Cities can be key agents of change in the fight against global warming, by being “natural” sites for innovative and experimental climate action in a progressive direction. They are responsible for a substantial share of global greenhouse gas (GHG) emissions, making them key players in climate change mitigation and adaptation.
They are also recognized as hubs of innovation and places offering numerous opportunities for collaboration with civil society. However, cities can also be hotbeds of injustice, leading to displacement, inequality, marginalization and poverty. To fully harness the potential of cities as agents of change, they must therefore be “justice conscious” when developing climate policies.
A CCR study Assessing climate justice concerns in climate decision-making processes reveals that the more cities strive to meet climate change goals, the more likely they are to take climate concerns into account. climate justice when designing and implementing climate efforts, regardless of geographic categorization.
It highlights awareness of the social justice aspects of climate action, assessed through its recognitional, distributive, procedural and intergenerational dimensions. Climate justice can be a useful political lever to develop measures that simultaneously promote the reduction of greenhouse gas emissions and their social justice dimension, thus reducing the risk of negative impacts.
What are the differences between the different categories of cities?
The results suggest that wealthier cities may be more likely to achieve their social justice goals when planning and implementing climate action. Cities that view their economic, financial, and communications strategies as city-specific characteristics are also more likely to be climate justice conscious. The results also suggest that cities that receive cross-sectoral support from higher levels of governance are more likely to consider justice dimensions in their climate action planning.
However, municipal authorities’ perception of favorable geoclimatic conditions is negatively related to climate justice awareness. This suggests that a favorable climate could reduce the perceived urgency of climate action and the consideration of associated social issues.
These connections can be interpreted as the assistance needs that cities perceive in their journey towards just climate neutrality and highlight areas on which future research and policy efforts should focus in the years to come to pave the way for a just transition.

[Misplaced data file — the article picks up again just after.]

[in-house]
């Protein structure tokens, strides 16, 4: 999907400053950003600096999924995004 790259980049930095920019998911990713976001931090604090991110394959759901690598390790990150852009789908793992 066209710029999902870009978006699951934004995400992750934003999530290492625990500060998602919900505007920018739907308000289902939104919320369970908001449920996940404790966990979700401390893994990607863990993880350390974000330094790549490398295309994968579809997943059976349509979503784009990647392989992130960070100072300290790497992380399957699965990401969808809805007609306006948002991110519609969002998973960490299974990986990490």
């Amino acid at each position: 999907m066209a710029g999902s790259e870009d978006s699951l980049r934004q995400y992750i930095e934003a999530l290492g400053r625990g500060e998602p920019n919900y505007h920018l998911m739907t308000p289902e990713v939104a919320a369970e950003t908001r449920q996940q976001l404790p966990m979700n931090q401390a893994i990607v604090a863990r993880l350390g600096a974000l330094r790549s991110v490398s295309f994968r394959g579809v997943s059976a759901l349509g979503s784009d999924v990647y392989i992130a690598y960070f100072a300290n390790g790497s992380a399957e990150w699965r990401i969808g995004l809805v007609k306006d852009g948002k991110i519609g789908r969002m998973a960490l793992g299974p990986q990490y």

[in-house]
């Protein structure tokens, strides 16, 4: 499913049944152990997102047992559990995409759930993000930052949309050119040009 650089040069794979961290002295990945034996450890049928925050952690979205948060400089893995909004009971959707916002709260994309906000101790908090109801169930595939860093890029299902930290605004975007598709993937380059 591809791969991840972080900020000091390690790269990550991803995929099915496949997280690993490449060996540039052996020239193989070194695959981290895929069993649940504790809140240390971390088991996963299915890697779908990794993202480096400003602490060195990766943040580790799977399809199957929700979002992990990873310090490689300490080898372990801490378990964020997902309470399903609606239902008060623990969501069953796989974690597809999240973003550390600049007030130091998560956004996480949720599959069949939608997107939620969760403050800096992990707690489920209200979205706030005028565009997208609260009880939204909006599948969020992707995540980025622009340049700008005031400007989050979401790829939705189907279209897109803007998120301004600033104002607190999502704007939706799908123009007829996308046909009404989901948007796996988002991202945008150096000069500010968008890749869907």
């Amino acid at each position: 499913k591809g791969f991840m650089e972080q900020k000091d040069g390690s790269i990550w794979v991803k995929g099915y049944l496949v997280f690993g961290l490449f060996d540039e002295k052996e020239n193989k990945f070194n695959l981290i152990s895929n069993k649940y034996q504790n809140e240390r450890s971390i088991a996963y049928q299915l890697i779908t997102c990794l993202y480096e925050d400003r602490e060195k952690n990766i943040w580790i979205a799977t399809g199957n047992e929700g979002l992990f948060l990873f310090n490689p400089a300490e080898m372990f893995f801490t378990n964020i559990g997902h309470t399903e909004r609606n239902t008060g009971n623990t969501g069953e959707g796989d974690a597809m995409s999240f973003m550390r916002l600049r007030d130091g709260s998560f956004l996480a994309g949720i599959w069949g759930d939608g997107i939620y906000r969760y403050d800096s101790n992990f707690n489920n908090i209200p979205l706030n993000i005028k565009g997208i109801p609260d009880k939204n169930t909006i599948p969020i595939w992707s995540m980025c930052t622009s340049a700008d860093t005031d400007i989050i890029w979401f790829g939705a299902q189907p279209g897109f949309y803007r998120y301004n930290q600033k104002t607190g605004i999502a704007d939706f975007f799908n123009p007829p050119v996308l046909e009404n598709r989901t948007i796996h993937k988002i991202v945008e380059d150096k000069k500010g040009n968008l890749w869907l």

This study uses data from EU mission on 100 climate neutral and smart cities by 2030an initiative involving local authorities, citizens, businesses, investors as well as regional and national authorities.
Using the dataset – gathered from responses provided by cities via a dedicated questionnaire – the authors created an unprecedented portrait of how hundreds of European cities fare in terms of climate change mitigation and ambition. climatic; and developed a scientifically robust climate justice awareness index.
This index not only helps us compare different cities, but also discover what makes them more aware of the need to achieve social justice goals when planning their climate actions.
The study also examines the different approaches taken by different cities to address climate change and takes into account factors such as city size, national context and local GDP per capita. Overall, the study’s quantitative assessment of climate justice awareness can help cities think about how and where to achieve more social justice goals when planning their climate policies.
The need for this study arises from the growing importance of climate justice in the context of climate change discussions and the urgency to address this issue at the local, particularly urban, level.
Climate justice, defined as justice in relation to the effects of responses to climate change, is a concept that has gained prominence in recent years, but its operational value remains a matter of debate. The study aims to fill a crucial gap by assessing the operational value of climate justice in climate decision-making processes, particularly at the urban level.
Other initiatives focused on climate action and climate justice: